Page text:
The already overly high hunting quotas (414 elephants for the 2024 hunting season) will not affect curbing the numbers of the Botswana population of some 130,000 and hunting near and within photographic tourism zones as well as the deployment of aerial support to search for large tuskers and killing elephant bulls near artificial waterholes will only serve to alienate international opinion and prospective tourists.

Human-elephant coexistence

Contrary to Masisi’s claim that trophy hunting will reduce human-elephant conflict, research by the University of Exeter suggests that removing older male elephants, mainly the targets of trophy hunting, could lead to an increase in human-wildlife conflict. The study found that, with fewer older bull elephants around, younger male elephants were more likely to be aggressive towards vehicles, livestock, and humans.

Furthermore, crop raiding is most often conducted by younger elephants, not the older bulls targeted by trophy hunters, and crop raiding can and does take place outside the season for hunting.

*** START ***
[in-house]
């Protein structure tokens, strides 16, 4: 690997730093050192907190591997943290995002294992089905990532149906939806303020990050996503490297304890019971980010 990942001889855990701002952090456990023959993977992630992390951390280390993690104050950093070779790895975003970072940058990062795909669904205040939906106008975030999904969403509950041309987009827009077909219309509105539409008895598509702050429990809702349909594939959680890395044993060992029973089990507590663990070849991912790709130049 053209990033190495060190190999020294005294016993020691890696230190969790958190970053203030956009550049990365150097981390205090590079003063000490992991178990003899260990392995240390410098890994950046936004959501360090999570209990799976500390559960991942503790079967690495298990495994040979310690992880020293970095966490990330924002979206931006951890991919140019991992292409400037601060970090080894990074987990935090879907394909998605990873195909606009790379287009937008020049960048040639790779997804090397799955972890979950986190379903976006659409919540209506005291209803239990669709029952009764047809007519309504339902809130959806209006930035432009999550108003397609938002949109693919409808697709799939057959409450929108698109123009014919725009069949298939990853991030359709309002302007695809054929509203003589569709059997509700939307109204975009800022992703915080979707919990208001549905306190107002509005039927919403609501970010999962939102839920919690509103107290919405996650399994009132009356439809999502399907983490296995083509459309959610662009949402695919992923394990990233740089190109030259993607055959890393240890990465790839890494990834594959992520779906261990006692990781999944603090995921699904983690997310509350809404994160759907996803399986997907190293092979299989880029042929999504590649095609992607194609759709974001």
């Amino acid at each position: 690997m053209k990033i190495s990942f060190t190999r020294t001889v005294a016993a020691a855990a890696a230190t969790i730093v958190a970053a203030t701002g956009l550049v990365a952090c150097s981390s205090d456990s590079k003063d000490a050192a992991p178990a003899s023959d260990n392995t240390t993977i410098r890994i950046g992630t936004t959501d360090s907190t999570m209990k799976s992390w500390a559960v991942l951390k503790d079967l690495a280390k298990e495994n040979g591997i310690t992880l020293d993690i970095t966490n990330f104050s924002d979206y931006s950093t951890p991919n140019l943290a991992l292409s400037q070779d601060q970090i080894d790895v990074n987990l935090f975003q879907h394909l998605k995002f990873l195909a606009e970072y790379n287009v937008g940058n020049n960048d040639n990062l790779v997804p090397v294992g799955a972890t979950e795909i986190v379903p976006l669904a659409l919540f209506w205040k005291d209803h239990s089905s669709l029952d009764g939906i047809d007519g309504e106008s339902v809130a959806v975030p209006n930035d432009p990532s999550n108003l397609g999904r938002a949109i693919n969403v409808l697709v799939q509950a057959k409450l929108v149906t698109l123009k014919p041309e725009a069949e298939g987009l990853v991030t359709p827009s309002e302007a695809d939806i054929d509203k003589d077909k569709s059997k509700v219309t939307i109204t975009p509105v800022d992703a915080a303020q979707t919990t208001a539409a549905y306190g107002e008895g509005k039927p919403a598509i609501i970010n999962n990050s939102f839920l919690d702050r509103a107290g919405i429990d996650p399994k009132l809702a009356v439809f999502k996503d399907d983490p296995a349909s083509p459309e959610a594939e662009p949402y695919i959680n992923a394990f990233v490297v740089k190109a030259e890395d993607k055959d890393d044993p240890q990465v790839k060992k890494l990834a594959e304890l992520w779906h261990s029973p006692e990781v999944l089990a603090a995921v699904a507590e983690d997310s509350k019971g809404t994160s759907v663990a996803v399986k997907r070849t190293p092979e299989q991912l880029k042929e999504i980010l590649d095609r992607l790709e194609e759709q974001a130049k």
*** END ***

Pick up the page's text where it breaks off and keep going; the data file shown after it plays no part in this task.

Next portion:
The real problem is not one of “overpopulation” but rather of humans cutting off connecting corridors which elephants – and all wildlife – use to migrate in search of water, food, and habitat. Creating corridors will reduce human-elephant interactions, which are already being put in place across the country where elephants roam.

There are already several other alternatives in place to mitigate human-elephant conflict. With the assistance of EWT and other NGOs, elephant corridors have been demarcated to allow safe travel for elephants moving through crops and villages between water sources and their grazing and browsing grounds. Using solar-powered electric barriers, sound horns, flashing lights, capsicum canisters, and beehives has been proven effective in keeping elephants away.